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Promising Diagnostic Biomarkers for Primary Biliary Cirrhosis Identified With Magnetic Beads and MALDI-TOF-MS.

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THE ANATOMICAL RECORD 292:455–460 (2009)
Promising Diagnostic Biomarkers
for Primary Biliary Cirrhosis Identified
With Magnetic Beads and MALDI-TOF-MS
YONG-ZHE LI,1* CHAO-JUN HU,1 XIAO-MEI LENG,1
GUAN-FEI ZHAO,1 NING LI,2 AND YANG XU2*
1
Department of Rheumatology, Peking Union Medical College Hospital, Peking Union
Medical College & Chinese Academy of Medical Sciences, Beijing, China
2
Center for Clinical Laboratory Development, Peking Union Medical College & Chinese
Academy of Medical Sciences, Beijing, China
ABSTRACT
(PBC) is not a rare disease worldwide. Most patients are diagnosed
at the advanced stage, primarily because there are not yet any valid biomarkers available for early diagnosis. Useful biomarkers are absolutely
necessary for early detection of PBC. Fortunately, the use of MALDITOF-MS and pattern recognition software has been successful in finding
specific markers for the early detection of the disease. To screen for
potential protein biomarkers in the serum for diagnosing PBC, MALDITOF-MS combined with magnetic beads and pattern recognition software
was used to investigate 119 serum samples from 44 patients with PBC,
32 controls with other hepatic disease, and 43 healthy controls. A total of
69 discriminant m/z peaks were identified as being associated with PBC.
Of them, the m/z peaks at 3445, 4260, 8133, and 16,290 were used to construct a model for the diagnosis of PBC. This diagnostic model can distinguish PBC from non-PBC controls with a sensitivity of 93.3% and a specificity of 95.1%. In our blind test, it demonstrated good sensitivity and
specificity: 92.9% and 82.4%, respectively. These results indicate that useful serum biomarkers for PBC can be discovered by MALDI-TOF-MS
combined with the use of magnetic beads and pattern recognition software. The pattern of multiple markers provides a powerful and reliable
diagnostic method for PBC with high sensitivity and specificity. Anat
Rec, 292:455–460, 2009. Ó 2009 Wiley-Liss, Inc.
Key words: primary biliary cirrhosis; biomarker; magnetic
beads; MALDI-TOF-MS
Primary biliary cirrhosis (PBC) is a chronic autoimmune cholestatic liver disease characterized by progressive, nonsuppurative inflammation, and the destruction
of small and medium-sized bile ducts (Locke et al., 1996;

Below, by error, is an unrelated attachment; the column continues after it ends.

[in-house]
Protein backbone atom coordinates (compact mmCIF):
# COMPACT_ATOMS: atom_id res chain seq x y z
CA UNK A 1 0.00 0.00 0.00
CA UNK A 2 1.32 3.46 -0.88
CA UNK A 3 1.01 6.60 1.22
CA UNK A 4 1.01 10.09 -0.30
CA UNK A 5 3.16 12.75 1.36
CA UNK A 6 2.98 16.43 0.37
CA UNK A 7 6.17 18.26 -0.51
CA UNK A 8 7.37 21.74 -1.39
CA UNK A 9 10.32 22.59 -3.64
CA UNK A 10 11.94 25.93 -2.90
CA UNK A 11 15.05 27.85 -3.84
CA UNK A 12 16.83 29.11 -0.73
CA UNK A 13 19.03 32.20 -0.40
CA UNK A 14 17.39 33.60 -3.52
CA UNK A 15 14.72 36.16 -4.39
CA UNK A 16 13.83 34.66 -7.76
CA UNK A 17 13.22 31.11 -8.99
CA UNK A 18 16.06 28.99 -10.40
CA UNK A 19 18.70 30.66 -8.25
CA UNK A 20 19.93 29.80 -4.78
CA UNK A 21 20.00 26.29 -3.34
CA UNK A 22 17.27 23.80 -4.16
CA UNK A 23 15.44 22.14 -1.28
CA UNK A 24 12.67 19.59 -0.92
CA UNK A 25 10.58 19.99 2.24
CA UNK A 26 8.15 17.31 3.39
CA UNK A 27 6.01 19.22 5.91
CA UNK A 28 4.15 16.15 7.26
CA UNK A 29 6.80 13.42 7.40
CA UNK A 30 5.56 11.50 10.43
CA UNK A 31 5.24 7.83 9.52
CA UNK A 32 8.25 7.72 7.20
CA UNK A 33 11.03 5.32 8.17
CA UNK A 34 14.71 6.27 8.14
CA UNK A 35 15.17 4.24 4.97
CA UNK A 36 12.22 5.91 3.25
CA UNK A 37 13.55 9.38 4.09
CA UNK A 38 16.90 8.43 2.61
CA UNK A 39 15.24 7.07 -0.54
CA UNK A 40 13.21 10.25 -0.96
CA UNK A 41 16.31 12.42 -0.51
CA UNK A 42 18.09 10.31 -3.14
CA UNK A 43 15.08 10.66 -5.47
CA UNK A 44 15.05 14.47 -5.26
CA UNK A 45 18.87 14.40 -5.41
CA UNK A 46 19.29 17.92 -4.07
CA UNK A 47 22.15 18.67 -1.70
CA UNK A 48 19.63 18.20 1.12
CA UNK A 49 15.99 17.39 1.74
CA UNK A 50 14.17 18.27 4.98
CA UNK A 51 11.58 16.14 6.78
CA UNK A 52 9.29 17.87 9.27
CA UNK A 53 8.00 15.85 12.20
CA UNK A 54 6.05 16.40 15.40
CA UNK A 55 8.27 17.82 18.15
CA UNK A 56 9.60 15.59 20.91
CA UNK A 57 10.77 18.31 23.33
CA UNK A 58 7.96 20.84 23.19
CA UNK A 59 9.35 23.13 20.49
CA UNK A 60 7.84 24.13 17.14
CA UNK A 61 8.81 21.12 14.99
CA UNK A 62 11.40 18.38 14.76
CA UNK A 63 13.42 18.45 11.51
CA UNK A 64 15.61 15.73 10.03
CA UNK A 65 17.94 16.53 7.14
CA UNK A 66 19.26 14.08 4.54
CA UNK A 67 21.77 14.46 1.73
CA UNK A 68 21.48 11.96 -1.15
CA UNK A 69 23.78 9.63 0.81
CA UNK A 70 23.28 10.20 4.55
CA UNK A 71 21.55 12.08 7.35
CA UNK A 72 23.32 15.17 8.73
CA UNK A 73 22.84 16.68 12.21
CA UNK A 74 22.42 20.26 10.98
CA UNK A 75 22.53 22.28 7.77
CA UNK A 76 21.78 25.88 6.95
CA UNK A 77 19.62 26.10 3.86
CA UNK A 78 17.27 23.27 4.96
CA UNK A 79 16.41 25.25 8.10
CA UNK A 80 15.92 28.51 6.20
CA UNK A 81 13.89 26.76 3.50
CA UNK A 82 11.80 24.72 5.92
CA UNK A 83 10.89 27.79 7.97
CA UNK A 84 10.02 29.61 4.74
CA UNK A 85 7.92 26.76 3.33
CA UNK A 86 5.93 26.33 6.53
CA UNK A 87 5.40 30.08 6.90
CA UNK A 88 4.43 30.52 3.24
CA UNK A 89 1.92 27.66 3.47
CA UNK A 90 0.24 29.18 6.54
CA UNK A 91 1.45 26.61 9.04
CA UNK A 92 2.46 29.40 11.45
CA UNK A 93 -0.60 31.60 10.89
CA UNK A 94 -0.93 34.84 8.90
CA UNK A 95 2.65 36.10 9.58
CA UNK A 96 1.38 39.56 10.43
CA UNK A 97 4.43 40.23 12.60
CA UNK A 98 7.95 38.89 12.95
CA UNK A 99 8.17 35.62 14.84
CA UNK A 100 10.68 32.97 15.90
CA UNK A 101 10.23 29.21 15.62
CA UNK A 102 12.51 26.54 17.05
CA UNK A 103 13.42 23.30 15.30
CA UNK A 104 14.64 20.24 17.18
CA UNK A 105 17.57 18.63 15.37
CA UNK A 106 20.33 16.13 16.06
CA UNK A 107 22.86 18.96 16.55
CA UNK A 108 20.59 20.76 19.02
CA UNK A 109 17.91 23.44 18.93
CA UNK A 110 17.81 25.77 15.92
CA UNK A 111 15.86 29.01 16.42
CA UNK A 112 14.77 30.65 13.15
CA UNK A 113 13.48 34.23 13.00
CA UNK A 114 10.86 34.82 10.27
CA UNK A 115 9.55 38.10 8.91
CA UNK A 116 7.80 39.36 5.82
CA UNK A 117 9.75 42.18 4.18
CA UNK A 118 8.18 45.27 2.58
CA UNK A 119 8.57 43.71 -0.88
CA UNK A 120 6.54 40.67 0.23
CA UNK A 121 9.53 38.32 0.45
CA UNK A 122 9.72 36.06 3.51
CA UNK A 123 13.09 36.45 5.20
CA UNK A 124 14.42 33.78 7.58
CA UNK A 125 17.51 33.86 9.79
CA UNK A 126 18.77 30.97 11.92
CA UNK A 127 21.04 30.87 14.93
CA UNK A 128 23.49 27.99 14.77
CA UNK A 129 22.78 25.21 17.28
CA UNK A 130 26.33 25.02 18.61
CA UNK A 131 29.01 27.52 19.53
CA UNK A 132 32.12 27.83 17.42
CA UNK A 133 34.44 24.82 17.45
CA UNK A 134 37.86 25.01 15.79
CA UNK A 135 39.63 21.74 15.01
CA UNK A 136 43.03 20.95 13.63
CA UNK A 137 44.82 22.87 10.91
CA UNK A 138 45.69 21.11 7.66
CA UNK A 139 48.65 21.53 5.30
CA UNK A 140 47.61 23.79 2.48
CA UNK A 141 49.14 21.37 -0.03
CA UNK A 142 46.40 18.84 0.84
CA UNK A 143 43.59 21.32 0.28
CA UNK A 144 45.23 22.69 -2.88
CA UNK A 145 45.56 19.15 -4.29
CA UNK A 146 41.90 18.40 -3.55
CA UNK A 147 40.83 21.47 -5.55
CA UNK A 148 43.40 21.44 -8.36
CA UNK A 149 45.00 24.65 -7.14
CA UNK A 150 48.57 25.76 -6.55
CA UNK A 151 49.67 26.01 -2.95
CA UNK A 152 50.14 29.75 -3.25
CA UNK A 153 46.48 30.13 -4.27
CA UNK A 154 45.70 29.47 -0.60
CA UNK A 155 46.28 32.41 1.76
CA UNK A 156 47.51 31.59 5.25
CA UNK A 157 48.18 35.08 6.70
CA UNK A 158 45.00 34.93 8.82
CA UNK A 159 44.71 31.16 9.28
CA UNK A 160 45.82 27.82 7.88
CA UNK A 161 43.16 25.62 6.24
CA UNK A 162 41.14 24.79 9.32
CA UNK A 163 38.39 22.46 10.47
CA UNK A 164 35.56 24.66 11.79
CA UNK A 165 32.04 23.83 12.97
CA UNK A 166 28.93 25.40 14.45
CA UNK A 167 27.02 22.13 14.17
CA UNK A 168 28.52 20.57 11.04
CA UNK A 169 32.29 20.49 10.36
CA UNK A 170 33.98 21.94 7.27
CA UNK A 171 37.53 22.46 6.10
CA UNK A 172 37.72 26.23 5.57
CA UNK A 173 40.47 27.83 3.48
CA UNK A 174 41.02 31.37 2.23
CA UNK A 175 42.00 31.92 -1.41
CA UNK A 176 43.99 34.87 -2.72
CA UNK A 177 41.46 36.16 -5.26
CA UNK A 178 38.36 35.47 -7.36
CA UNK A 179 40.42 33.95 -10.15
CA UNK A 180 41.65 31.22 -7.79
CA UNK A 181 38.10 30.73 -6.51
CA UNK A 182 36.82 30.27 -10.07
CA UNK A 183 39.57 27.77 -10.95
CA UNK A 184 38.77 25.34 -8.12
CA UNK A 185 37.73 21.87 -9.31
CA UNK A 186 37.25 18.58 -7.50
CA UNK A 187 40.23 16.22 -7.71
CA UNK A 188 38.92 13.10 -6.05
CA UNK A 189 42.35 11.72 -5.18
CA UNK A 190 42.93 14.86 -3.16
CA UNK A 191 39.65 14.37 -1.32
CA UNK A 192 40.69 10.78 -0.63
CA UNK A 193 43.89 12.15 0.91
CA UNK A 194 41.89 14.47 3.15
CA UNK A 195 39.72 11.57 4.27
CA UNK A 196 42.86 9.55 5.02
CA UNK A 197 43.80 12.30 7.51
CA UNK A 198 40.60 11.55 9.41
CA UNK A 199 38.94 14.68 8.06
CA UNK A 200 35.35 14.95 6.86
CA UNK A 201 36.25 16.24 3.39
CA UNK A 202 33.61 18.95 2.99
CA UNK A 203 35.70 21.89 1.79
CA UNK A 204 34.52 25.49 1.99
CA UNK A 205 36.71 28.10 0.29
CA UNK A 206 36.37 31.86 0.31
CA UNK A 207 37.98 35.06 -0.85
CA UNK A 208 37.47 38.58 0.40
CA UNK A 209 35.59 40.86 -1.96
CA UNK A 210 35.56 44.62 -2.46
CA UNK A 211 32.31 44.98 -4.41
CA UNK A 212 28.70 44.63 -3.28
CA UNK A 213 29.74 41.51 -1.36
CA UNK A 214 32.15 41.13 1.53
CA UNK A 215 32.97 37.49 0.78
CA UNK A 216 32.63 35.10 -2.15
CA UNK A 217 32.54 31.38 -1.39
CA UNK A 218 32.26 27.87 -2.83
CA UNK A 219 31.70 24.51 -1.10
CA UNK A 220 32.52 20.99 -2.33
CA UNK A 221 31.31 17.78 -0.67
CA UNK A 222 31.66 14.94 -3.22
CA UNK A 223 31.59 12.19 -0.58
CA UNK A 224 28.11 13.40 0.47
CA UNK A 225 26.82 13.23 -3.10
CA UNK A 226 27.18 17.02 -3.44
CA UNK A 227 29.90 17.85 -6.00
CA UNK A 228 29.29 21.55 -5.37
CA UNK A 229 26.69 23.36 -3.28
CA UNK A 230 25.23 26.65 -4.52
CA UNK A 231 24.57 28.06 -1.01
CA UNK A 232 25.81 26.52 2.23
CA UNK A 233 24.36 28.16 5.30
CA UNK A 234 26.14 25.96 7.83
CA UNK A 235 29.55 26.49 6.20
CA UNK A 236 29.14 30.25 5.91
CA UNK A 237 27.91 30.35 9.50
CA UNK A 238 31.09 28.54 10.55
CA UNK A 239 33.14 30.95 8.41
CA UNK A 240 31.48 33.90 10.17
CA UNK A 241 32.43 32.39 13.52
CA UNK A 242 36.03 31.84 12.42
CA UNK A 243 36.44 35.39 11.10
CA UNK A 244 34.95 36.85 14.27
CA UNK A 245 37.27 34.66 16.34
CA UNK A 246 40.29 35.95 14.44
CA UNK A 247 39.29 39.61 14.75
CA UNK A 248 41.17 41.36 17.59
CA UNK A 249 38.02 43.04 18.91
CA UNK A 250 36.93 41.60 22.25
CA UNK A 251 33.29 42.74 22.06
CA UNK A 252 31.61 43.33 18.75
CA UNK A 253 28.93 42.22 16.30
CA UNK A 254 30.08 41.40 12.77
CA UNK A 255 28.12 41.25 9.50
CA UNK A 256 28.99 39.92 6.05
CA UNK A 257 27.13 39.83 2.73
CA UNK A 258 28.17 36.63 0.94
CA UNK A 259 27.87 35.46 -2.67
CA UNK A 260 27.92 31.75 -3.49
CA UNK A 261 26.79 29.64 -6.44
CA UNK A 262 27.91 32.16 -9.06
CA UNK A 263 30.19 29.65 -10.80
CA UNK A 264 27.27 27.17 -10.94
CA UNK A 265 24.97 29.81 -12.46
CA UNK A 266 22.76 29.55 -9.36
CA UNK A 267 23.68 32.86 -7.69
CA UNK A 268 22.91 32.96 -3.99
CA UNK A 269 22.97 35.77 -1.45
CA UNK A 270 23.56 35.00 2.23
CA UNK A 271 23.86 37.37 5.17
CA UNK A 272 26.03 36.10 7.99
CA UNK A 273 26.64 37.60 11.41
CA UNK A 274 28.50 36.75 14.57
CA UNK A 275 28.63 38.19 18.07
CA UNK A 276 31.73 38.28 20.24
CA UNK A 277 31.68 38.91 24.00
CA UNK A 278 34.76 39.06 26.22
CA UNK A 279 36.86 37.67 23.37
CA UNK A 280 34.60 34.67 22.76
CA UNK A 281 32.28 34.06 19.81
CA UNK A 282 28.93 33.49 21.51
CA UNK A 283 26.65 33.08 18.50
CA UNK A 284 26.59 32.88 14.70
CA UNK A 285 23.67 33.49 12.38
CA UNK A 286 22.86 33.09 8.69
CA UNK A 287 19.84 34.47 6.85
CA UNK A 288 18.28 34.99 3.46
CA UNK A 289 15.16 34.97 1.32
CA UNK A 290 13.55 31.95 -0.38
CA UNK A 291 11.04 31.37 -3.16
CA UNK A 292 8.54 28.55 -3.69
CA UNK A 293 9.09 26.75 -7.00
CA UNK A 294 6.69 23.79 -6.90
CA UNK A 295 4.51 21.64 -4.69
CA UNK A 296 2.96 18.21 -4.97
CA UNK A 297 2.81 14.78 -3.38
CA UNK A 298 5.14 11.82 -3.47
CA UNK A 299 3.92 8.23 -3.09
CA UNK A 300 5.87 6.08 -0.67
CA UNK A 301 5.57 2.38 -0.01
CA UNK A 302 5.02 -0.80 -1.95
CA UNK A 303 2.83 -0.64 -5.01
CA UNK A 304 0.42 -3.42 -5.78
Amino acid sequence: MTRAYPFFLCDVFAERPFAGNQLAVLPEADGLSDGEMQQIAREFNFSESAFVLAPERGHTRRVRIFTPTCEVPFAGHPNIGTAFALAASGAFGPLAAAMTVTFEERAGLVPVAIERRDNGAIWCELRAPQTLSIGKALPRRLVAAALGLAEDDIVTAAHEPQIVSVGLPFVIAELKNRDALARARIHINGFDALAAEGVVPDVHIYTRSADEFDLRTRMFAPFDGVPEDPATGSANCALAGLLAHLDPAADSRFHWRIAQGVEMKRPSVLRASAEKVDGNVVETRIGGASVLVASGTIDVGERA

Kaplan and Gershwin, 2005). Recently, studies have suggested that PBC is not a rare disease worldwide (Metcalf
and James, 1997), especially asymptomatic PBC, which
is probably more prevalent in the Asian population than
Grant sponsor: National Natural Science Foundation of China
(NSFC); Grant numbers: 30640084, 30471617.
Yong-zhe Li and Chao-jun Hu contributed equally to this
work.
Development, Peking Union Medical College & Chinese Academy of Medical Sciences, Beijing 102206, China and Center for
Organelle Proteomics of Diseases, Zhejiang University School of
Basic Medical Science, Hangzhou, China. Fax: 186-1067016735. E–mail: yxu1617@126.com
*Correspondence to: Yong-zhe Li, Department of Rheumatology, Peking Union Medical College Hospital, Peking Union
Medical College & Chinese Academy of Medical Sciences, Beijing 100730, China. Fax: 186-10-88068795. E-mail: yongzhelipumch@yahoo.cn or Yang Xu, Center for Clinical Laboratory
DOI 10.1002/ar.20870
Published online in Wiley InterScience (www.interscience.wiley.
com).
Ó 2009 WILEY-LISS, INC.
Received 14 April 2008; Accepted 25 November 2008
456
LI ET AL.
thought previously. Research has shown that PBC is a
significant cause of morbidity and mortality in Chinese
patients (Wong et al., 2005). Currently, the most reliable
procedure for diagnosing PBC is histopathology of a liver
biopsy (Heathcote, 2000). Unfortunately, the characteristic histopathological changes that are associated with
PBC cannot be observed in all tissue samples, and the
patients are generally reluctant to accept this invasive
procedure (Zeniya et al., 2005). Therefore, high concentrations of anti-mitochondrial antibodies (AMA) in the
serum have served as a hallmark for diagnosing PBC
(Leung et al., 1997; Neuberger, 1997). AMA is neither a
characteristic nor a specific marker for PBC, however,
and can be frequently detected in patients with other
medical conditions, such as infectious liver disease (Toda
et al., 1997; Miyakawa et al., 2006). In general, over
10% of patients with PBC have an undetectable level of
serum AMA (Kaplan, 1996; Sakauchi et al., 2006). Frequently, patients with PBC are in the terminal stages of
their disease when they are diagnosed. A new method
for diagnosing the early stage of PBC is still an unmet
need in clinical practice. Proteomics has been shown to
be a promising method for the early detection of cancer,
neuropathic disease, infectious disease, and rheumatic
diseases (Shiwa et al., 2003; Dotzlaw et al., 2004; De
Seny et al., 2005; Kang et al., 2005; Agranoff et al.,
2006). In this study, we use proteomic approaches to
identify relevant biomarkers that could replace invasive
and nonspecific tests for the early diagnosis of PBC.
The goal of this study was to screen for potential protein biomarkers in serum for the early diagnosis of PBC
using MALDI-TOF-MS combined with magnetic beads
and pattern recognition software.
PATIENTS AND METHODS
Patients
One hundred nineteen serum samples were collected
from 44 patients with PBC, 32 from patients with liver
diseases other than PBC (10 were autoimmune hepatitis
patients; 10 were hepatitis B patients; nine were hepatocirrhosis patients; one was an alcoholic hepatitis patient;
one was a drug-induced liver disorder patient; and one